CDM: You've gained a lot of new recognition with 'Glee' and the Superbowl commercials, yet the usual 'sell-outs' mentality that plagues bands which quickly become popular hasn't seemed to exist for Fun. fans. Why do you think this is?
JACK: I think it is because our fans know us, better than they know most band-members. We’ve all been touring in this band and different bands for almost twelve years at this point and no matter how big we get the first ten rows at every show are people we’ve probably met like thirty times. I just got on-stage earlier - we’re in Orlando right now - and it was the same thing tonight, I look out and I see all these people, some I met last year, some I met eight years ago, and I think when you have a fanbase of people who are really in it for the long haul, it feels like their success also. The success that we’re having isn’t in spite of our fans, it’s with our fans, it is because of them because they were the original launching-pad. We wouldn’t have got things like 'Glee' or being on the radio if all of these original fans weren’t telling their friends and everything. It feels like everyone’s success.
CDM: There was a lot of negative online commentary when Fun. first signed to Fueled By Ramen. How have you found working with them on this album so far?
JACK: It’s been amazing! What I’ll say about Fueled By Ramen is, I don’t know what anyone else’s experience has been, but we signed to them as Fun. - we already had a fanbase, we already had music out there, so when they signed us they were signing our vision. I always think it’s so weird when people think that Fueled By Ramen are trying to change us or mould us into something else, as we weren’t a bunch of kids playing in a garage who joined a label and then collectively worked on a vision. They signed us with the intention of letting us be Fun. and that is very special and they’ve stood behind us through this entire process and I couldn’t think of one bad thing to say about a company that is putting money towards our vision, it’s one of the most special things in the world.
CDM: I read that 'Some Nights' is about finding the light at the end of a tough situation. What advice would you give someone who was having trouble finding that light?
JACK: Although it seems impossible to imagine, you will feel better and it’s really just about time and finding a way to move on. It’s no different to like, breaking up with someone, you physically can’t imagine being with anyone else but truth is, at some point you will, you will change, no-one is miserable forever.
CDM: If you could only play one certain fun. and/or Steel Train song live for the rest of eternity, which would it be and why?
JACK: For Fun. I love ‘Carry On’, it’s my favourite song to play over and over again. And on the 'Aim And Ignite' album I love playing ‘The Gambler’, and for Steel Train I love to play ‘Bullet’.
CDM: What is your favourite thing about your bandmates, Andrew and Nate?
JACK: My favourite thing about Andrew is that he is just so funny and spontaneous and I think he sees the world in a really wonderful child-like way, where he looks at every situation and tangible thing and thinks about how he can have a good time with it. He’s very encouraging and exciting which is a really wonderful quality. My favourite thing about Nate is that he really cares about the people around him on the most intense level. He’s right there with all of us, with anything we’re personally going through, which is very rare.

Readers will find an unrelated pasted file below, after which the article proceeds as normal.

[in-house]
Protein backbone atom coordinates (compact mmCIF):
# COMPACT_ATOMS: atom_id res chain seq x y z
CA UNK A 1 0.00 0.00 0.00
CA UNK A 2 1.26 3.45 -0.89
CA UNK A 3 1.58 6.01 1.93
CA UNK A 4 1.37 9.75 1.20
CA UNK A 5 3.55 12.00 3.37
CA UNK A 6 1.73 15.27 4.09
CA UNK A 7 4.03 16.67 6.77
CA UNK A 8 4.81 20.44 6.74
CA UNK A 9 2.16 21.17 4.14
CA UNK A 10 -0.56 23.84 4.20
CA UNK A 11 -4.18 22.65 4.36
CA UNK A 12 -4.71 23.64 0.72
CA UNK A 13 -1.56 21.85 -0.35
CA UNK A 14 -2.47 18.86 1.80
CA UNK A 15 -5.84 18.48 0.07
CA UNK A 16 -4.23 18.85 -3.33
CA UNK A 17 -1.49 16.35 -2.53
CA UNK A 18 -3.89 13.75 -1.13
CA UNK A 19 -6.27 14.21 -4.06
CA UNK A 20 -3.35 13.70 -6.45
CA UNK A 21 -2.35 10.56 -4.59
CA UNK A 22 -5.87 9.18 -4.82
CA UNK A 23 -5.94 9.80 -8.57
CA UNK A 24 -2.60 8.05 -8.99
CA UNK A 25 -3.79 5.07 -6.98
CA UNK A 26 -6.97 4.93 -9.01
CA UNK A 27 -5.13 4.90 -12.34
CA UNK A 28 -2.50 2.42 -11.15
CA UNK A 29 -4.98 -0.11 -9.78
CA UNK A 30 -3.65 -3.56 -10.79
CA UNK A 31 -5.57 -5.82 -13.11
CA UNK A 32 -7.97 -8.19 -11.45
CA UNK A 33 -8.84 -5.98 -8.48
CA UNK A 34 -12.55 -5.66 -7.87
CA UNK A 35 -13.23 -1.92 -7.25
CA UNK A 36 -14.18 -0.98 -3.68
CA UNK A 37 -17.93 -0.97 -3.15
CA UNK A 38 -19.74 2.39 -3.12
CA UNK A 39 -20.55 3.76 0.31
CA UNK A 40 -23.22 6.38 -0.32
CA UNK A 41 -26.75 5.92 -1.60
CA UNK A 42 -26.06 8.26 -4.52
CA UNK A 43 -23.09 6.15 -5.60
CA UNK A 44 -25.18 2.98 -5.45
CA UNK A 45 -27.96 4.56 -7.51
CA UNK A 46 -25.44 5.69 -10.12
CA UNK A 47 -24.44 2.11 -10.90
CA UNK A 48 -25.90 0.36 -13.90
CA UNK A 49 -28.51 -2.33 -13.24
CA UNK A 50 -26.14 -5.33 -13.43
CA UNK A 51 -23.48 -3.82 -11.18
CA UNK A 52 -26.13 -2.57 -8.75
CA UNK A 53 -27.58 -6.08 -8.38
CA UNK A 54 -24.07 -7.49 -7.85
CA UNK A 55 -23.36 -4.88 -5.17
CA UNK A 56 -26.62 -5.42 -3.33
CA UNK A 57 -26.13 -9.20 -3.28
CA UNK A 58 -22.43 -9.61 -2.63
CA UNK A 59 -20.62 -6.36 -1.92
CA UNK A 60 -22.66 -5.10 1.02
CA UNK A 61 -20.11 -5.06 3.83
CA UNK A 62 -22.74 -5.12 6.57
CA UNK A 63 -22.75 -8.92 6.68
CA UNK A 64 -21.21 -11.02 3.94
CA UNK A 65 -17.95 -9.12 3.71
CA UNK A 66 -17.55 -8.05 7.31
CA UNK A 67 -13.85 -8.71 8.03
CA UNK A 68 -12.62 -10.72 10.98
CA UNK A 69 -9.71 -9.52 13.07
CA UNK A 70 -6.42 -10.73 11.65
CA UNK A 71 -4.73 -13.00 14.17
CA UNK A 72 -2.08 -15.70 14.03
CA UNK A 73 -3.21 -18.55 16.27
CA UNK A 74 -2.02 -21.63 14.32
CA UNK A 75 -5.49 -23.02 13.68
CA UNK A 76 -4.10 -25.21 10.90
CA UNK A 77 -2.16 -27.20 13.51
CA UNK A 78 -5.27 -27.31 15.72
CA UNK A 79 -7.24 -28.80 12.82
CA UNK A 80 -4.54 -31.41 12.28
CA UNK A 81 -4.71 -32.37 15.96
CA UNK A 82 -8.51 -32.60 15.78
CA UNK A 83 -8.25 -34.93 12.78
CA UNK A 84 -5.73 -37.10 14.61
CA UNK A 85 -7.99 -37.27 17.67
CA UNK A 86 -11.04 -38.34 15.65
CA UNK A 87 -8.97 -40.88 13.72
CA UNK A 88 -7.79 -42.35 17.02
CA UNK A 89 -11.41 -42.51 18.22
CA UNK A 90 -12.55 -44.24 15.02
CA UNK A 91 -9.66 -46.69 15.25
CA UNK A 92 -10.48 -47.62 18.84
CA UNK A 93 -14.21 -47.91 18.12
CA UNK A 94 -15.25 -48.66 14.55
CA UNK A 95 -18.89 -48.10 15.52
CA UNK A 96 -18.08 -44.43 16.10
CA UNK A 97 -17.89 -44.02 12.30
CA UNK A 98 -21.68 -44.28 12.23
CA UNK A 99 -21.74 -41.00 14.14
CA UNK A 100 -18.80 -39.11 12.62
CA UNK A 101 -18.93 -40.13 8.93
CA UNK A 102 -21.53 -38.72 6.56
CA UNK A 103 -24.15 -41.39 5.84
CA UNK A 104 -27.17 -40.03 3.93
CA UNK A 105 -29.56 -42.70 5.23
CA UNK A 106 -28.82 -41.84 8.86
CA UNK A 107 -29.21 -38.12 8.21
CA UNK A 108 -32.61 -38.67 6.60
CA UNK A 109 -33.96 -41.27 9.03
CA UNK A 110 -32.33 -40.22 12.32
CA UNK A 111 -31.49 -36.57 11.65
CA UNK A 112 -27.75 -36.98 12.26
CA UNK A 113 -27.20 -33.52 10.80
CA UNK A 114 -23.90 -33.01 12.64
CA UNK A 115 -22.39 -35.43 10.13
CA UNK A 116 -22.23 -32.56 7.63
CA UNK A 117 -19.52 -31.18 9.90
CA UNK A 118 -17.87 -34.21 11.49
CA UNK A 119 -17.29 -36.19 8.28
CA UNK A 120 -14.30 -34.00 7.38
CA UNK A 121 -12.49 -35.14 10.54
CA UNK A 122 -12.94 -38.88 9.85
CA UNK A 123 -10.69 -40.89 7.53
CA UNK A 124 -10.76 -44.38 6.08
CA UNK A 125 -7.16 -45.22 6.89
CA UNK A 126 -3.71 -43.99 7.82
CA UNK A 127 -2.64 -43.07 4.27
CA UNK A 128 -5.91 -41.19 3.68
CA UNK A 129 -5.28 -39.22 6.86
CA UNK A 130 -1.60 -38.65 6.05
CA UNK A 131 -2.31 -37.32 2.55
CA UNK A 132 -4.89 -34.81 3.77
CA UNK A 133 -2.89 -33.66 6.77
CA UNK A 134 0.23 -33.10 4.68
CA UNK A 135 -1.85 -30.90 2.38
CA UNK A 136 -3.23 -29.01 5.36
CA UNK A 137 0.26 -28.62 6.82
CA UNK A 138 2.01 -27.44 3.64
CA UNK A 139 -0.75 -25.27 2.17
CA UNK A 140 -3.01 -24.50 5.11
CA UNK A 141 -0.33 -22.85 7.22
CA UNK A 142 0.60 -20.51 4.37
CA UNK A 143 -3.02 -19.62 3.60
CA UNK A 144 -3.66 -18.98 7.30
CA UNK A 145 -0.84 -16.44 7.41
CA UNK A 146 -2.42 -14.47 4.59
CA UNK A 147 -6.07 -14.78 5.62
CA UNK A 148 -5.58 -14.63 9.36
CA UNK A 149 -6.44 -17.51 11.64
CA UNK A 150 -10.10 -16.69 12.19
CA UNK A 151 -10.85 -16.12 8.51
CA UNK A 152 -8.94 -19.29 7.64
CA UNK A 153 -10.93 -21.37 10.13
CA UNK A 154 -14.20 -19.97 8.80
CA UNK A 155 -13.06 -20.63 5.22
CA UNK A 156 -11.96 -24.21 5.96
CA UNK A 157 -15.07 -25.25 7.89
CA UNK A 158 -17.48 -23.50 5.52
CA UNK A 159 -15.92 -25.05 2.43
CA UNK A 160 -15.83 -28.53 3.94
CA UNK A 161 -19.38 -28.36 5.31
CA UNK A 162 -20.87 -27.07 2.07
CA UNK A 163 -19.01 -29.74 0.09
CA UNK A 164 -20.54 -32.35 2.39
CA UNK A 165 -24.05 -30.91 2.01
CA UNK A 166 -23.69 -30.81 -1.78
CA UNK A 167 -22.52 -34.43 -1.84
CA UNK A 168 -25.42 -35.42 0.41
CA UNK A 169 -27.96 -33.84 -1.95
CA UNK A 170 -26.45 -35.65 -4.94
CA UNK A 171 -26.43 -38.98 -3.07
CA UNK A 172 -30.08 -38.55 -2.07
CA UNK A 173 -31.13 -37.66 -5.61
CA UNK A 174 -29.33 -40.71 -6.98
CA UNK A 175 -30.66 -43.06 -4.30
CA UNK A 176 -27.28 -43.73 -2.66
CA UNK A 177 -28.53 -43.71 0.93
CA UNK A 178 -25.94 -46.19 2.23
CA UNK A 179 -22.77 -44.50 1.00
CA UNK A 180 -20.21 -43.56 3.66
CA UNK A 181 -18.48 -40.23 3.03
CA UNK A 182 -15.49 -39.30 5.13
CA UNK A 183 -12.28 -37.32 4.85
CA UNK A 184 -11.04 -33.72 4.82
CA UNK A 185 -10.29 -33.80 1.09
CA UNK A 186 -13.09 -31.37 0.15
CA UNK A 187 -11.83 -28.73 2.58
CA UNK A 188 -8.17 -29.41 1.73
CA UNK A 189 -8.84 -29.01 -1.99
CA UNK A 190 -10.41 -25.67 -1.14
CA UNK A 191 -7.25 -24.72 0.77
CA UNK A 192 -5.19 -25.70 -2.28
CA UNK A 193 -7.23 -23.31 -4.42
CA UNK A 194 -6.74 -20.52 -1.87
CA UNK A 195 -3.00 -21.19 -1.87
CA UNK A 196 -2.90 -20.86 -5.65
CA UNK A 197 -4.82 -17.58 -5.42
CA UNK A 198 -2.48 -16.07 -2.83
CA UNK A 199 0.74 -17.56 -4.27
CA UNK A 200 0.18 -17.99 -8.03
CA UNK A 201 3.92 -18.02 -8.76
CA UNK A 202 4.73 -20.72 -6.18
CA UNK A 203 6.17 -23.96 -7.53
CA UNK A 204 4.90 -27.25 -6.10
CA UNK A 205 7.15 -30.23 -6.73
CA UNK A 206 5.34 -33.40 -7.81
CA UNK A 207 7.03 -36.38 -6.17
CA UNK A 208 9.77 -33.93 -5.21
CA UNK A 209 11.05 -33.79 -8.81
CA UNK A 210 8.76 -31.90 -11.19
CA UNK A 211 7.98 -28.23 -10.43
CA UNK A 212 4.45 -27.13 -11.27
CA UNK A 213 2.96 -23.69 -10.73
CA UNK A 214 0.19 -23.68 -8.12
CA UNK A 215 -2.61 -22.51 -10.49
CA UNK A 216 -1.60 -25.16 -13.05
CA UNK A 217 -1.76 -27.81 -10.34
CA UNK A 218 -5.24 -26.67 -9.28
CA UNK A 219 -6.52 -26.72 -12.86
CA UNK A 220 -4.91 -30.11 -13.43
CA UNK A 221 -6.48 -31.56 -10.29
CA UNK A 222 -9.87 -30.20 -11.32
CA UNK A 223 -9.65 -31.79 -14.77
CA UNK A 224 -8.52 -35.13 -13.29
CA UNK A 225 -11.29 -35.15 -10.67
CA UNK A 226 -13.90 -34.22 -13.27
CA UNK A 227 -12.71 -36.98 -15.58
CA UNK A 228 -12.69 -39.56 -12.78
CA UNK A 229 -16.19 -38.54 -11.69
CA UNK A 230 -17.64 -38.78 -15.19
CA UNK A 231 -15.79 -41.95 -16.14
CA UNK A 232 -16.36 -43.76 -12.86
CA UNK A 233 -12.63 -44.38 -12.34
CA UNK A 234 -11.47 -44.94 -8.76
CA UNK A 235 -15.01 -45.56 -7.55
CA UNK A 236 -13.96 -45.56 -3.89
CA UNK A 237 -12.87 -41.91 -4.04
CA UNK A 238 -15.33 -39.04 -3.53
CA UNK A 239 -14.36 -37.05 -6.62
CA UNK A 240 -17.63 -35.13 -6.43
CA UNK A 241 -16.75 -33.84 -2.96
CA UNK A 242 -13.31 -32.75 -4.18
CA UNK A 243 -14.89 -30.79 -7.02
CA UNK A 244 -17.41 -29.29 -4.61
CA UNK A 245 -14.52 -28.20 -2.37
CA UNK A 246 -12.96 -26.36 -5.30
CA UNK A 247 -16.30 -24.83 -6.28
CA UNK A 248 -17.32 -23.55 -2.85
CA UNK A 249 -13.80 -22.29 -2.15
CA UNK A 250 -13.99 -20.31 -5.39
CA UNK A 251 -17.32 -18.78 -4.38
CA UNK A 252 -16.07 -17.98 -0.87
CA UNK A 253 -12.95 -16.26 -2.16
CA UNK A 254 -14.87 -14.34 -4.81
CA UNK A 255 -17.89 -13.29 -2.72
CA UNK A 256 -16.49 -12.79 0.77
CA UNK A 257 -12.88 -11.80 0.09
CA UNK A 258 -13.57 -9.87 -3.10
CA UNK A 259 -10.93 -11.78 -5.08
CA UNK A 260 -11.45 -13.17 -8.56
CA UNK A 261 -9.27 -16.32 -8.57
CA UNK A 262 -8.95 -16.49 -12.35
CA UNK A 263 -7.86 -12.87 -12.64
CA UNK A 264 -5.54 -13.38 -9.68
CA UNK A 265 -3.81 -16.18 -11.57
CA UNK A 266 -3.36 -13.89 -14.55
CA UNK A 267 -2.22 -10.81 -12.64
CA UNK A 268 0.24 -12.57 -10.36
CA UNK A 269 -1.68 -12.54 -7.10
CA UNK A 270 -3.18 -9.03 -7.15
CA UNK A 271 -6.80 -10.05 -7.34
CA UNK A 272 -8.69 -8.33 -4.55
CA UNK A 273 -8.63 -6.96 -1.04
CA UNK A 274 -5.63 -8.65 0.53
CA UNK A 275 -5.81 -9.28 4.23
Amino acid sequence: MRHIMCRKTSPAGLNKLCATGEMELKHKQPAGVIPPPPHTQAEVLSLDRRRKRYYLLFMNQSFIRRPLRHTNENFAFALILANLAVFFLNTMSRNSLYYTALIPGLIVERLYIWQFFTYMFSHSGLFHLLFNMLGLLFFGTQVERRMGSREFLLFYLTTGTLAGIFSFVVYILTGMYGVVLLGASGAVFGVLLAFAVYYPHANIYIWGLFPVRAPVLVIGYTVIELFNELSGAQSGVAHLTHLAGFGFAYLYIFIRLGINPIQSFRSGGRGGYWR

CDM: Fun. collaborated on a song, ‘Come On’, with Panic! At The Disco - what was it like writing and recording with them?
JACK: It was so much fun! I’ll tell you one thing which should tell you all you need to know about it because it’s a good example of how much fun we had together. We had three days in the studio and we all went to Target and bought pink maternity sweatsuits and we all wore them as we recorded. We looked like some weird team of pink gnomes making music, it was very strange <laughs> but we had a great time being together and we all got along. There’s a lot assholes that play music, so it’s always nice meeting people we get along with, nice genuine people.
CDM: Your sister Rachel Antonoff is a fashion designer, do you think music and fashion go hand-in-hand?
JACK: Yeah absolutely, I think they’re pretty much the same thing in the sense that they inspire us and they also as we create them, we create them to inspire others. And they’re all in some way a statement about the time either on a grand level or a personal level. They’re two of the main art-forms.
CDM: Serious question: in the 'Some Nights Intro' music video you get to recline with a drink in-hand pushing buttons, were you drinking out of nervousness or dehydration?
JACK: I was drinking my favourite scotch Laphroaig, and it was with the intention of getting slightly drunk as it was a very uncomfortable video-shoot.
CDM: Can you tell us what’s currently happening on the Steel Train front?
JACK: Steel Train is just my songs and it always has been, so I always write and I’ll always release music separately from Fun., it’s two different parts of the brain. I’m about six songs in and I’m basically in that inception period where I’m figuring out what it is and how things will sound, and maybe in a few months when it’s more realised I’ll figure out a release plan and get a little more specific with what’s happening.
CDM: You wrote an essay about the LGBT community for The Huffington Post - is speaking out about what you believe in, something that's important to you?
JACK: Yeah, it’s as important to me as anything. We live in a really funny moment in history and I feel like I’ve been given a rare gift where I have a voice that some group of people will hear. That responsibility is one I have no intention of taking for granted, and I personally feel very strongly that when it comes to human rights there is no middle-ground. You’re either standing up against inequality, or being quiet is basically helping it happen because... silence, you look at any terrible moment in history and it was people’s silence that let the terrible things happen. There’s always going to be terrible people, and discrimination and injustice, but it’s up to the rest of us to decide if we are going to tolerate it or not. Currently in the U.S.A. and the rest of the world, there is a great deal of silence about the disgusting way the LGBT community is treated.
CDM: Lastly, do you have a message for your New Zealand fans?
JACK: We can’t wait to come and play for you guys!
Watch fun.'s 'Some Nights (Intro)' music video below...